Gulf oil cap appeared to be holding steady Friday morning, almost midway into a white-knuckle waiting period in which engineers watched the pressure gauges for signs of a leak.
BP oil engineers were back to the slow work of trying to choke a gushing oil well in the Gulf of Mexico with an untested cap.
Tests beginning Wednesday night will determine whether BP can shut the well entirely. The watchword of the latest effort to stem the Gulf oil spill gusher is patience.
Members of a House committee on Wednesday began shaping a bill that targets the problems laid bare by the Gulf oil spill, from lax regulation to inadequate accident-response plans.
Retired Adm. Thad Allen shut down Tuesday a well-integrity test of the Gulf oil spill geyser. BP had been itching to move forward, but government scientists were worried the test may make the situation worse.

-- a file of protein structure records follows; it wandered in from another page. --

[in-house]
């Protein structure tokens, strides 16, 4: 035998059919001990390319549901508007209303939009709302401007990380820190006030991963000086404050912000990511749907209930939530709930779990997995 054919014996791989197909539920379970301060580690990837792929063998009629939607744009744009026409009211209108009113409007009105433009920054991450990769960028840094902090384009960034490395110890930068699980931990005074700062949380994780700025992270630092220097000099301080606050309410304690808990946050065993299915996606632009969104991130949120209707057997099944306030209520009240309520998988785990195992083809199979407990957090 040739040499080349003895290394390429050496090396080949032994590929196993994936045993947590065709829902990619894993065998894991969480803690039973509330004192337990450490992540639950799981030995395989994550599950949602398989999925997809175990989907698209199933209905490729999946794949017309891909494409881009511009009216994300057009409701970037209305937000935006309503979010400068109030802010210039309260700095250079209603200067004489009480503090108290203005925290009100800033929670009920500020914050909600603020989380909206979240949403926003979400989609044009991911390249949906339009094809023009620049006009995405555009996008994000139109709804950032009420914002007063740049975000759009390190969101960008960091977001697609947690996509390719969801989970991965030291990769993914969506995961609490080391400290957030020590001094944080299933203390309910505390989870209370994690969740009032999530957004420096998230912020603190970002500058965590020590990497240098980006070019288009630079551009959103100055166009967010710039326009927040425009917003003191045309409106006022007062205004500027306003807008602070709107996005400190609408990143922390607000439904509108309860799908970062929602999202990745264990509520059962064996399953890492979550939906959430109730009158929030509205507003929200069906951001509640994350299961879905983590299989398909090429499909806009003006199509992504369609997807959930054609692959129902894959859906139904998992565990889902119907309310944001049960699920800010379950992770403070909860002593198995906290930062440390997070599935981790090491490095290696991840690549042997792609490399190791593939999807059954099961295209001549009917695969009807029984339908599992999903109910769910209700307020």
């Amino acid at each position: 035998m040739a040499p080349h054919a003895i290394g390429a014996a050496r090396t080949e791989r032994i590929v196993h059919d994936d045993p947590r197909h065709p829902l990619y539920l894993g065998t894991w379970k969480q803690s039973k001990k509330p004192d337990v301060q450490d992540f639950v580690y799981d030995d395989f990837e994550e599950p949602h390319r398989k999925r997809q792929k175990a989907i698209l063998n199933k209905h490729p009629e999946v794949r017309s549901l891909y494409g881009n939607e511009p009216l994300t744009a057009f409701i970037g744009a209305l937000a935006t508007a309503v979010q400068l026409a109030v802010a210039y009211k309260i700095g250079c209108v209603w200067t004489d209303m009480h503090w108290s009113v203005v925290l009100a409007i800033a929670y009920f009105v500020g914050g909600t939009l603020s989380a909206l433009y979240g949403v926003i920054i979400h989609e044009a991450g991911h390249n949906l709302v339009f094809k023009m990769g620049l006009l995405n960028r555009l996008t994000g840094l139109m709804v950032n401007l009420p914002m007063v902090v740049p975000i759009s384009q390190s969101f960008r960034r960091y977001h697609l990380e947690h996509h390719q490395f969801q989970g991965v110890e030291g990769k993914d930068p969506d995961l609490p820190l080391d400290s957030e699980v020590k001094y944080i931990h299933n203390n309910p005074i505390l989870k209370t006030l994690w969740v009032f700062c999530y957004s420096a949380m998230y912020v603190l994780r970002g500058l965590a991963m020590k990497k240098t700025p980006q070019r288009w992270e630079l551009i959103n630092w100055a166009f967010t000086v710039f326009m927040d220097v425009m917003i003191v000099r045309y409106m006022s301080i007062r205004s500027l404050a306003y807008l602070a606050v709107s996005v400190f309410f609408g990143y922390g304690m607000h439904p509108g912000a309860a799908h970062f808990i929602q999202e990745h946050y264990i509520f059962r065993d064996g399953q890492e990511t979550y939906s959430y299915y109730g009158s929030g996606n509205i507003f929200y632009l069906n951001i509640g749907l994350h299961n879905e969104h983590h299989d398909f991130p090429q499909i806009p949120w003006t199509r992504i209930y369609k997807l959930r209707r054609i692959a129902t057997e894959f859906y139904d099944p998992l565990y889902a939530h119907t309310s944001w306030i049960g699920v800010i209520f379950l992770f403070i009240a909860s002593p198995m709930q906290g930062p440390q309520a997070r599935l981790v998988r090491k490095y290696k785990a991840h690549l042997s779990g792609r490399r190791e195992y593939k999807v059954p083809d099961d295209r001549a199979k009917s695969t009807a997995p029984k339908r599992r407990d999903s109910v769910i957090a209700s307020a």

The Obama administration on Monday cited control systems on subsea blowout preventers as one reason for its offshore drilling moratorium. But more than a year before the BP oil spill, authorities learned that balky control systems were the most common cause of blowout preventer failure.
Video from the BP live feed Monday night suggested that the new cap is in place. The next 48 hours will be crucial to determining whether BP's latest bid to stem the Gulf oil spill works.
The Obama administration released a new version of its moratorium on offshore drilling, saying the ban was needed to protect against the risks of another accident.
Criticism of Obama for his handling of the Gulf oil spill, though still muted, sounds much like that of President Bush after Katrina.
Offshore drilling chief Michael Bromwich, who started his job three weeks ago as head of the Bureau of Ocean Energy Management, Regulation and Enforcement, says that he is not afraid to put lawbreaking oil executives behind bars.